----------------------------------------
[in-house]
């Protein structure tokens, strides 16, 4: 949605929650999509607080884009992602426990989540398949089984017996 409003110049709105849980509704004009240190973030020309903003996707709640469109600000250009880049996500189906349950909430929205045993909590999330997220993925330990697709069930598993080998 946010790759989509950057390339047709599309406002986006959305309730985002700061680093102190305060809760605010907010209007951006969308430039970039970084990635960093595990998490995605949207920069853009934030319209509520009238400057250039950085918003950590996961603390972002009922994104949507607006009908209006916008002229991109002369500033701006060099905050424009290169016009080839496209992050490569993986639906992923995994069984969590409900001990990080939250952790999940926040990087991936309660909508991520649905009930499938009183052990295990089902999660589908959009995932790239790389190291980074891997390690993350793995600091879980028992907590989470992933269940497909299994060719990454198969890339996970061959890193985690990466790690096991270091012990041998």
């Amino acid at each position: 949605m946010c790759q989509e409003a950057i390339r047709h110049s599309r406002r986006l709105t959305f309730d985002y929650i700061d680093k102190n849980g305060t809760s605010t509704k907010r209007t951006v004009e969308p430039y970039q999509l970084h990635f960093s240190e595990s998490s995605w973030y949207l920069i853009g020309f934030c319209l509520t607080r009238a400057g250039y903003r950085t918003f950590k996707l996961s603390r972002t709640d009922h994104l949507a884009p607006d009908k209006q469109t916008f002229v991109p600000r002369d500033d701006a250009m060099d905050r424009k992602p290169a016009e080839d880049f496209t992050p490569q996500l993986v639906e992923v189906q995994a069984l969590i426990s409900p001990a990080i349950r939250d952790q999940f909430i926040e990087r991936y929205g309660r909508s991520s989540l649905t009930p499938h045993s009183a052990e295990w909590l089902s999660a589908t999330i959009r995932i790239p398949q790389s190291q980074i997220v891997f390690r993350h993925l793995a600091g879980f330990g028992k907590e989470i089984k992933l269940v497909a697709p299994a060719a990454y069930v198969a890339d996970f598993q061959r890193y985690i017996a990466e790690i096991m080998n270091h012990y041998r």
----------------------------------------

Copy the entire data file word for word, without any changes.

[in-house]
């Protein structure tokens, strides 16, 4: 949605929650999509607080884009992602426990989540398949089984017996 409003110049709105849980509704004009240190973030020309903003996707709640469109600000250009880049996500189906349950909430929205045993909590999330997220993925330990697709069930598993080998 946010790759989509950057390339047709599309406002986006959305309730985002700061680093102190305060809760605010907010209007951006969308430039970039970084990635960093595990998490995605949207920069853009934030319209509520009238400057250039950085918003950590996961603390972002009922994104949507607006009908209006916008002229991109002369500033701006060099905050424009290169016009080839496209992050490569993986639906992923995994069984969590409900001990990080939250952790999940926040990087991936309660909508991520649905009930499938009183052990295990089902999660589908959009995932790239790389190291980074891997390690993350793995600091879980028992907590989470992933269940497909299994060719990454198969890339996970061959890193985690990466790690096991270091012990041998």
């Amino acid at each position: 949605m946010c790759q989509e409003a950057i390339r047709h110049s599309r406002r986006l709105t959305f309730d985002y929650i700061d680093k102190n849980g305060t809760s605010t509704k907010r209007t951006v004009e969308p430039y970039q999509l970084h990635f960093s240190e595990s998490s995605w973030y949207l920069i853009g020309f934030c319209l509520t607080r009238a400057g250039y903003r950085t918003f950590k996707l996961s603390r972002t709640d009922h994104l949507a884009p607006d009908k209006q469109t916008f002229v991109p600000r002369d500033d701006a250009m060099d905050r424009k992602p290169a016009e080839d880049f496209t992050p490569q996500l993986v639906e992923v189906q995994a069984l969590i426990s409900p001990a990080i349950r939250d952790q999940f909430i926040e990087r991936y929205g309660r909508s991520s989540l649905t009930p499938h045993s009183a052990e295990w909590l089902s999660a589908t999330i959009r995932i790239p398949q790389s190291q980074i997220v891997f390690r993350h993925l793995a600091g879980f330990g028992k907590e989470i089984k992933l269940v497909a697709p299994a060719a990454y069930v198969a890339d996970f598993q061959r890193y985690i017996a990466e790690i096991m080998n270091h012990y041998r």